Cisco Terminal Server – raspberry pi

Out of band management is a pretty interesting topic. Getting access to devices that are meant to managed by IP, well sometimes IP is not working anymore. In that case a serial or USB connection to a switch or router via a dedicated line is more than helpful.

Now starts the discussion on what to do and how to realize a out of band management system. The most reliable way to get access to a device is its serial interface. This is very often not affected by any kind of “TCP/IP outage” (DDoS, defective NIC, oversubscription …)

First of all a dedicated line between the Admin room and the server room is necessary. It does not matter if 3G, DialUp or a dedicated LAN link is used. The only requirement is that is can not be effected by the productive network. (a QoS rule could do in certain circumstances)

To get remote access to a serial or USB connection of a Cisco router or switch an additional piece of equipment is necessary. Either you get an additional Router such as an 18xx/28xx/38xx/19xx/29xx/39xx with an Serial and Asynchronous Module or you get a very cheap solution with a raspberry pi and some RS232toUSB converters (depending on the number of devices: e.g. 8x Delock RS232toUSB) or if you use more modern devices an USB hub for e.g. 19xx/29xx/39xx routers or 3750X/3560X/2960X sitches.

All that is needed for the rapsberry pi is a package called “ser2net“. This package makes it easy to get any serial speaking device connected to the network. You can do more than you only Cisco Terminal sessions but well I will stick to this only.

When the Raspbian is installed on your raspberry pi and connected it to your network, you need to install the following package:

sudo aptitude install ser2net

This software installed does all the trick.

Now when you connect your RS232toUSB connector try to find your which serial interfaces will be provided.

In My case is looks similar to this:

#sudo lsusb
...
Bus 002 Device 003: ID 9710:7840 MosChip Semiconductor MCS7820/MCS7840 2/4 port serial adapter
Bus 002 Device 004: ID 9710:7840 MosChip Semiconductor MCS7820/MCS7840 2/4 port serial adapter
...

Now check that not only the USB has been identified, but that also the USB serial ports have been correctly allocated:

#dmesg | grep USB
...
[423853.979726] USB Serial support registered for Moschip 7840/7820 USB Serial Driver
[423853.979923] mos7840 2-3.1:1.0: Moschip 7840/7820 USB Serial Driver converter detected
[423853.984900] usb 2-3.1: Moschip 7840/7820 USB Serial Driver converter now attached to ttyUSB0
[423853.984992] usb 2-3.1: Moschip 7840/7820 USB Serial Driver converter now attached to ttyUSB1
[423853.985067] usb 2-3.1: Moschip 7840/7820 USB Serial Driver converter now attached to ttyUSB2
[423853.985144] usb 2-3.1: Moschip 7840/7820 USB Serial Driver converter now attached to ttyUSB3
[423854.076425] usb 2-3.2: New USB device found, idVendor=9710, idProduct=7840
[423854.076430] usb 2-3.2: New USB device strings: Mfr=0, Product=0, SerialNumber=0
[423854.076798] mos7840 2-3.2:1.0: Moschip 7840/7820 USB Serial Driver converter detected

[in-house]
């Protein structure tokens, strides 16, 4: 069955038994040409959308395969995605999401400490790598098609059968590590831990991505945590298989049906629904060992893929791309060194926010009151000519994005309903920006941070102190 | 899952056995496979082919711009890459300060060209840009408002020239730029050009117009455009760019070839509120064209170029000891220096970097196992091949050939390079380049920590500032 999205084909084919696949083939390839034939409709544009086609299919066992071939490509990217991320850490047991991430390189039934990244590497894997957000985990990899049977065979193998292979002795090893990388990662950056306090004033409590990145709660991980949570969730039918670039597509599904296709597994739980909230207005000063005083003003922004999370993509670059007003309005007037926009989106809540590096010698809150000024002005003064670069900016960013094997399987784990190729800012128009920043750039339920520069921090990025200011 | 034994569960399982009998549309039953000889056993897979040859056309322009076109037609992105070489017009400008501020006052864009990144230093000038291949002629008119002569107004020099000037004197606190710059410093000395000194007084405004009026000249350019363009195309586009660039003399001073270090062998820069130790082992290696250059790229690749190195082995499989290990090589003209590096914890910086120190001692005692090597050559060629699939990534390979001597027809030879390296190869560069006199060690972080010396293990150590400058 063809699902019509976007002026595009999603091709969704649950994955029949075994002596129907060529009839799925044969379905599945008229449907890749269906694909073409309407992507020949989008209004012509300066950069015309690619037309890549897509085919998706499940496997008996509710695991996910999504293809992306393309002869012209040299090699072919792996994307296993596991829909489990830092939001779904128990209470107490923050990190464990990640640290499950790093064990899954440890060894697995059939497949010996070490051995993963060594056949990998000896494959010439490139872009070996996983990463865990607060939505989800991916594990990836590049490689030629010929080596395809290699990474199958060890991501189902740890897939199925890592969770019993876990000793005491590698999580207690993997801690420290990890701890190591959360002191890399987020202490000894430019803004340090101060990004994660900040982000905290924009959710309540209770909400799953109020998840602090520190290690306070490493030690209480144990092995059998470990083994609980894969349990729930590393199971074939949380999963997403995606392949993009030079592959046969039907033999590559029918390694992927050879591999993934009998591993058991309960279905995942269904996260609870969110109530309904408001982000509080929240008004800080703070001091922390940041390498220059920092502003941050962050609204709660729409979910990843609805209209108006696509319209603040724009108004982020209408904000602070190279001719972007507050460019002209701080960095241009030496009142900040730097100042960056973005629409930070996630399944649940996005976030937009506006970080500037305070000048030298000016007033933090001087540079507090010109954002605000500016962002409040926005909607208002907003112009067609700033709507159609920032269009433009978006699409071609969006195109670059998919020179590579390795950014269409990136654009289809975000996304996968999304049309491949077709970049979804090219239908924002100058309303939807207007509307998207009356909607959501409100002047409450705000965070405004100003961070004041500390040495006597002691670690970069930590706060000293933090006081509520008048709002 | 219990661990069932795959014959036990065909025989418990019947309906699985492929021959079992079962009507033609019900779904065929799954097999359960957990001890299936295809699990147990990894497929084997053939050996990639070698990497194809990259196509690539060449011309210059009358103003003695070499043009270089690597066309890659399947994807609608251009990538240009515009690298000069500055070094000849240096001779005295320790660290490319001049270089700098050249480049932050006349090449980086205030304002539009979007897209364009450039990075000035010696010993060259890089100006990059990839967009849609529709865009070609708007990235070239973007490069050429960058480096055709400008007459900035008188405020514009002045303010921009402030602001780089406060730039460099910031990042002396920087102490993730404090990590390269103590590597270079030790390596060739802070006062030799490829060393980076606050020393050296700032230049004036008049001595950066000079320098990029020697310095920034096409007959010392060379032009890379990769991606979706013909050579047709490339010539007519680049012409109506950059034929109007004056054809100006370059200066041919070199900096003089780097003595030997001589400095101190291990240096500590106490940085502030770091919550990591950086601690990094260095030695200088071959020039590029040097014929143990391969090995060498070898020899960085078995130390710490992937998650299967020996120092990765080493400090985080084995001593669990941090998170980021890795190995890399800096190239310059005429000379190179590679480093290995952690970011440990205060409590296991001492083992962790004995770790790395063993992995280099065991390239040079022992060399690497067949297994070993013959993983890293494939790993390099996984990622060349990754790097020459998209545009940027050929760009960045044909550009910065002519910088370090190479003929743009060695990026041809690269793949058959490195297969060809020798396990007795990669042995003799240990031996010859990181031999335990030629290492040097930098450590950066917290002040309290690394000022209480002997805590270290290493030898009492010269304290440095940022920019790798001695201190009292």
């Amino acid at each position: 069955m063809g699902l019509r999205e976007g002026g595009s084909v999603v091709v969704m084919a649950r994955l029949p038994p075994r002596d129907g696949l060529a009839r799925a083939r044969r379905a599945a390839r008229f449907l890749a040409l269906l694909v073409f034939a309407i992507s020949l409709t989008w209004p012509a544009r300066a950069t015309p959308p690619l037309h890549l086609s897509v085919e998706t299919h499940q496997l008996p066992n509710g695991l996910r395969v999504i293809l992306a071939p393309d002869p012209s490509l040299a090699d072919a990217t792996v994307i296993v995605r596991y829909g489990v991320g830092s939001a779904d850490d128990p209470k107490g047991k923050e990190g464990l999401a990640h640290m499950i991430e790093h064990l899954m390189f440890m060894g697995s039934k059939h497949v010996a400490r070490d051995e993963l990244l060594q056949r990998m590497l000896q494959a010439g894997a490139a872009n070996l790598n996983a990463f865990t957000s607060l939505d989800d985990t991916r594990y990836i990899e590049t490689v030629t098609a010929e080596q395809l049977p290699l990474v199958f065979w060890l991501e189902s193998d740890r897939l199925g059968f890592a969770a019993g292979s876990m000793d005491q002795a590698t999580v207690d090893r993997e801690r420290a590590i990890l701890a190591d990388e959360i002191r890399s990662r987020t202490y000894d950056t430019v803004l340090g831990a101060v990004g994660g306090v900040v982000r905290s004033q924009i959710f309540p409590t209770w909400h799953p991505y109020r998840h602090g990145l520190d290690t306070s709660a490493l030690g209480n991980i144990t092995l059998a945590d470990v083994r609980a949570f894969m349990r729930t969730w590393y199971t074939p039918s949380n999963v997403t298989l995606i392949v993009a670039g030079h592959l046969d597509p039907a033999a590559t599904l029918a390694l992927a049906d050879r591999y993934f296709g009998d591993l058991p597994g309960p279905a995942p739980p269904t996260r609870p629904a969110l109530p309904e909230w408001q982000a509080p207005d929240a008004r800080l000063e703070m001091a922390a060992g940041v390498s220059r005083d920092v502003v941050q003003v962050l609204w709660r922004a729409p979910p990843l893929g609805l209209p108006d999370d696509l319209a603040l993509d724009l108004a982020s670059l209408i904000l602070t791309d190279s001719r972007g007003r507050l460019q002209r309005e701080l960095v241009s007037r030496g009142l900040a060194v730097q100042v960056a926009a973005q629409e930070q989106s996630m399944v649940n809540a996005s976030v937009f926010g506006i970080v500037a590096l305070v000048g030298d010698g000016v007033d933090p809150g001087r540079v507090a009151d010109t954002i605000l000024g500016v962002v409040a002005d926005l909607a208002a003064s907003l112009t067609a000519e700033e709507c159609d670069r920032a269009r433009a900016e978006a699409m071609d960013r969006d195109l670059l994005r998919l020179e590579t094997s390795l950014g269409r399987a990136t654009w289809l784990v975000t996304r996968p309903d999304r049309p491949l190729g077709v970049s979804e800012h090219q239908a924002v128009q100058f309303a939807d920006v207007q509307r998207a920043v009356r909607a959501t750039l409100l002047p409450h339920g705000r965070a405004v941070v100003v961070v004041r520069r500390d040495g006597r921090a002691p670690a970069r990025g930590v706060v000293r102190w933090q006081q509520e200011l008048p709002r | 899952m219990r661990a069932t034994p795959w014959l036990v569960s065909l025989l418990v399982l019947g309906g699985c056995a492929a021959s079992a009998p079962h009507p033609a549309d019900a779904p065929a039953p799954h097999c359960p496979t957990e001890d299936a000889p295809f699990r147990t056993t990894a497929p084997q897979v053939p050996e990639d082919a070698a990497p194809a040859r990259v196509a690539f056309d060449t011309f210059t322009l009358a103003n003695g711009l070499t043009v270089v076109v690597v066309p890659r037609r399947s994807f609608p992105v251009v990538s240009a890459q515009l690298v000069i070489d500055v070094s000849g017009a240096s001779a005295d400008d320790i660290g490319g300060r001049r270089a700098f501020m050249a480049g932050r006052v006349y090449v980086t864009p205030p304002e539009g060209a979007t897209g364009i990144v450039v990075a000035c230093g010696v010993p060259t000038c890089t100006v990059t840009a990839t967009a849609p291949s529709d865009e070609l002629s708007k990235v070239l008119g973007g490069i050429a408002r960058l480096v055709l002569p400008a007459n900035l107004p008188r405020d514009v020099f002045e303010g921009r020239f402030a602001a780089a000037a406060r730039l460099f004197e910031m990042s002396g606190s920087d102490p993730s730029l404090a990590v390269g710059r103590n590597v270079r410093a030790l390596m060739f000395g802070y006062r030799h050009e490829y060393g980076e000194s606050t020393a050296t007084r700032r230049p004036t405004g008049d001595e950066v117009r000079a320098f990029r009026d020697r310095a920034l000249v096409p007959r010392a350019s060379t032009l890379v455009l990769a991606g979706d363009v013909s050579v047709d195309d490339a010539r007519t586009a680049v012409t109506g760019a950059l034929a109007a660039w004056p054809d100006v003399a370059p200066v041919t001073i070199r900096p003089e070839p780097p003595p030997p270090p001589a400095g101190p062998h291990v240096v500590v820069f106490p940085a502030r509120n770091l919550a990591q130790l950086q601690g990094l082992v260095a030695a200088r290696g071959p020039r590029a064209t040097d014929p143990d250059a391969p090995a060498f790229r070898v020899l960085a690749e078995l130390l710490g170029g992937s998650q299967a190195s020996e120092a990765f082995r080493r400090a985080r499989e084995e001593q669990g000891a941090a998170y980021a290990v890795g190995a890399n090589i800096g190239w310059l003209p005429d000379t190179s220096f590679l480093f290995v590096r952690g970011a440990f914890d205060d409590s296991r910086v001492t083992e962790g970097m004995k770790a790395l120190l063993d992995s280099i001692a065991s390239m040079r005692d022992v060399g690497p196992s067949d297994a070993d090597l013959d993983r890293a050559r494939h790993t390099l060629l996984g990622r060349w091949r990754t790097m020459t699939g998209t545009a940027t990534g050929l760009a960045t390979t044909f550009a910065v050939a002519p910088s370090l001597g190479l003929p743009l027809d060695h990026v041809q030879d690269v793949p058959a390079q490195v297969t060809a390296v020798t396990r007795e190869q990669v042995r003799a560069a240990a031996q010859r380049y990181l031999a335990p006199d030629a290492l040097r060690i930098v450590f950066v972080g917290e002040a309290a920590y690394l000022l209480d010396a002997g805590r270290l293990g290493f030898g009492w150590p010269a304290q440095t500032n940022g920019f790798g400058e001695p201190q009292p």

[423854.081636] usb 2-3.2: Moschip 7840/7820 USB Serial Driver converter now attached to ttyUSB4
[423854.081718] usb 2-3.2: Moschip 7840/7820 USB Serial Driver converter now attached to ttyUSB5
[423854.081790] usb 2-3.2: Moschip 7840/7820 USB Serial Driver converter now attached to ttyUSB6
[423854.081858] usb 2-3.2: Moschip 7840/7820 USB Serial Driver converter now attached to ttyUSB7
...

To get access now via network the config file for ser2net needs to be updated.

I commented the original entries as reference. Further I added the specific configuration for my needs to get access to the Cisco devices via telnet to the serial console of each device.

BANNER:banner:\r\nser2net port \p device \d [\s] (Debian GNU/Linux)\r\n\r\n

#2000:telnet:600:/dev/ttyS0:9600 8DATABITS NONE 1STOPBIT banner
#2001:telnet:600:/dev/ttyS1:9600 8DATABITS NONE 1STOPBIT banner
#3000:telnet:600:/dev/ttyS0:19200 8DATABITS NONE 1STOPBIT banner
#3001:telnet:600:/dev/ttyS1:19200 8DATABITS NONE 1STOPBIT banner

2000:telnet:600:/dev/ttyS0:9600 8DATABITS NONE 1STOPBIT banner
2001:telnet:600:/dev/ttyUSB0:9600 8DATABITS NONE 1STOPBIT banner
2002:telnet:600:/dev/ttyUSB1:9600 8DATABITS NONE 1STOPBIT banner
2003:telnet:600:/dev/ttyUSB2:9600 8DATABITS NONE 1STOPBIT banner
2004:telnet:600:/dev/ttyUSB3:9600 8DATABITS NONE 1STOPBIT banner
2005:telnet:600:/dev/ttyUSB4:9600 8DATABITS NONE 1STOPBIT banner
2006:telnet:600:/dev/ttyUSB5:9600 8DATABITS NONE 1STOPBIT banner
2007:telnet:600:/dev/ttyUSB6:9600 8DATABITS NONE 1STOPBIT banner
2008:telnet:600:/dev/ttyUSB7:9600 8DATABITS NONE 1STOPBIT banner

Depending on the number of serial ports that you have available this might alter.

 

 

3 comments for “Cisco Terminal Server – raspberry pi

  1. spencer
    May 25, 2013 at 13:34

    what about connecting a raspberry pi to a cisco terminal server via serial connection. Could this be done with a usb to serial connection cable via db 9 connection.

    • phil
      June 18, 2013 at 09:28

      this should be possible by using an RS232 TTL converter. But to get this working the following rasperbarry pi configuration should look similar to this:

      I am working currently on a post to show this case also ! I am just awaiting some amazon deliveries 🙂

  2. خرید کریو
    November 16, 2014 at 11:34

    thank you

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